UK Defence Is Heading For The Rocks. And It’s The Top Brass Who Are Steering This Once Fine Ship Of Shame

Henry Forth writes from London: The British Defence Ministry is in the clagg. It is heading for a double dose of cuts Defence spending cut again (telegraph.co.uk) the so-called bright guys at the top have not seen it coming and don’t know how to handle it.
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Must go
All is very simple: Britain is broke. The Chancellor George Osborne after two and a half years of trying to sort the books is having to admit that the green shoots of economic recovery spotted last spring have been trodden on by the consequences of his policies No clean bill of health for MoD (express.co.uk). He cannot get the deficit down for at least one - two decades, Meaning? The basic income of the British Treasury taxes  is falling in value.

On the other side of Whitehall, the Ministry of Defence under the scrapping of the Royal Navy’s carrier group while the new vessels were being built and not expected in service for another ten years. Having taken its fair share of cuts as the MOD saw it, it believed the Treasury when it was told it would be getting at least a one per cent defence spending increase MoD chief's £275,000 package breaks pay rules (telegraph.co.uk).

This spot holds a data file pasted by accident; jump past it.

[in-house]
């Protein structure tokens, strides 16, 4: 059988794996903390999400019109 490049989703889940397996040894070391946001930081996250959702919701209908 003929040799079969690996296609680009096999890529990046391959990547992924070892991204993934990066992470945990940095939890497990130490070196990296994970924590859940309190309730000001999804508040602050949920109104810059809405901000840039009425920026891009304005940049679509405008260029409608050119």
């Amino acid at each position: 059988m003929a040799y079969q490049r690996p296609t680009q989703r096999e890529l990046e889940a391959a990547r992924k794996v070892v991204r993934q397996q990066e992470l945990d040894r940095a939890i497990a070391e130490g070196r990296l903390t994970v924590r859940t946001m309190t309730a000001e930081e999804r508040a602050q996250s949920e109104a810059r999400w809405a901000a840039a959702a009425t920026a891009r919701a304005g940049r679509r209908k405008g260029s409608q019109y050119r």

The Treasury guys muttered behind their red ink-stained hands. With the exception of the present Chief of the Air Staff, Sir Stephen Dalton, the chiefs of staff – the people running the military – are not nearly as smart as their uniforms. They failed to anticipate the continued economic woes of the UK, the knock-on effects of the crumbling euro and the irreversible slow burn failure of the Chancellor’s austerity programme.  
The Meanistry of Defence: Department racks up huge surplus but no end to cuts in frontline troops (mirror.co.uk) the MOD is going to get another cut-back – most certainly not the one per cent increase it thought it was going to get. But defence economics does not operate in the same way as civilian economics.

Sir David Richards
Not up to it
What’s the way out of it? In the long term, the simple task is to scrap a Trident replacement. The government will not do that because it dare not and could not face the political consequence of not being a nuclear weapon power at the UN – although no British government would vote to be a nuclear power if it were starting from scratch. Such is the low intellectual level of British defence policy thinking. Trident should go to get the defence budget out of a hole even if the MOD does think the Chancellor would not allow the department to keep the savings.

Anything else? Bin about a third of the civilian jobs and about 15 per cent of the military top brass jobs. Immediately the cuts of lower ranks were announced two years ago, the chiefs of staff immediately created a 2 Star command with all the brass hangers-on that means. The sadness is that General Sir David Richards and most of his crew (Dalton excepted) are not as good as the country would expect them to be. The supporting Civil Service is mostly second grade. The chiefs of staff have failed to anticipate the consequence of George Osborne’s mostly failed policies? Spending watchdog slams defence chief's £220,000 pay deal with £25,000 thrown in for a London flat (dailymail.co.uk) 

A post made earlier today over on Stirring Trouble Internationally - A humorous take on news and current affairs UK Defence Is Heading For The Rocks. And It’s The Top Brass Who Are Steering This Once Fine Ship Of Shame.